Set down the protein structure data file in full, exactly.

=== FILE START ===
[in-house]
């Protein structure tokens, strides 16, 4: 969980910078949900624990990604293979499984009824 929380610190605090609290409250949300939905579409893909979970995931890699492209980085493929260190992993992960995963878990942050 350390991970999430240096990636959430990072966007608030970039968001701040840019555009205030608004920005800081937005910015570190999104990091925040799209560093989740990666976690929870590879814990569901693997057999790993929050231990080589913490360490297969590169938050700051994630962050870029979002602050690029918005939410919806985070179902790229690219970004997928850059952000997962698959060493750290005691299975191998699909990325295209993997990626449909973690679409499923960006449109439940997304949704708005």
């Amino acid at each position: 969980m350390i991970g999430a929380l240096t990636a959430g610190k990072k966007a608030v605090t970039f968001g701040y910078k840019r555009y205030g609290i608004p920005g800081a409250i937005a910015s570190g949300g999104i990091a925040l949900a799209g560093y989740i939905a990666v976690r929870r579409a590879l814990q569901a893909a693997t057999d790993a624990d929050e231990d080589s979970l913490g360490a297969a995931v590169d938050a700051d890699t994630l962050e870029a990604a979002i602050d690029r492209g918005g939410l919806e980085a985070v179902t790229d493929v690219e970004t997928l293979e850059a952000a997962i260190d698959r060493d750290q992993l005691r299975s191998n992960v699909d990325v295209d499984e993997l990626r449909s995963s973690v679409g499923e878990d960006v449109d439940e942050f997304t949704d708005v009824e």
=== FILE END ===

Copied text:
[in-house]
């Protein structure tokens, strides 16, 4: 969980910078949900624990990604293979499984009824 929380610190605090609290409250949300939905579409893909979970995931890699492209980085493929260190992993992960995963878990942050 350390991970999430240096990636959430990072966007608030970039968001701040840019555009205030608004920005800081937005910015570190999104990091925040799209560093989740990666976690929870590879814990569901693997057999790993929050231990080589913490360490297969590169938050700051994630962050870029979002602050690029918005939410919806985070179902790229690219970004997928850059952000997962698959060493750290005691299975191998699909990325295209993997990626449909973690679409499923960006449109439940997304949704708005």
């Amino acid at each position: 969980m350390i991970g999430a929380l240096t990636a959430g610190k990072k966007a608030v605090t970039f968001g701040y910078k840019r555009y205030g609290i608004p920005g800081a409250i937005a910015s570190g949300g999104i990091a925040l949900a799209g560093y989740i939905a990666v976690r929870r579409a590879l814990q569901a893909a693997t057999d790993a624990d929050e231990d080589s979970l913490g360490a297969a995931v590169d938050a700051d890699t994630l962050e870029a990604a979002i602050d690029r492209g918005g939410l919806e980085a985070v179902t790229d493929v690219e970004t997928l293979e850059a952000a997962i260190d698959r060493d750290q992993l005691r299975s191998n992960v699909d990325v295209d499984e993997l990626r449909s995963s973690v679409g499923e878990d960006v449109d439940e942050f997304t949704d708005v009824e």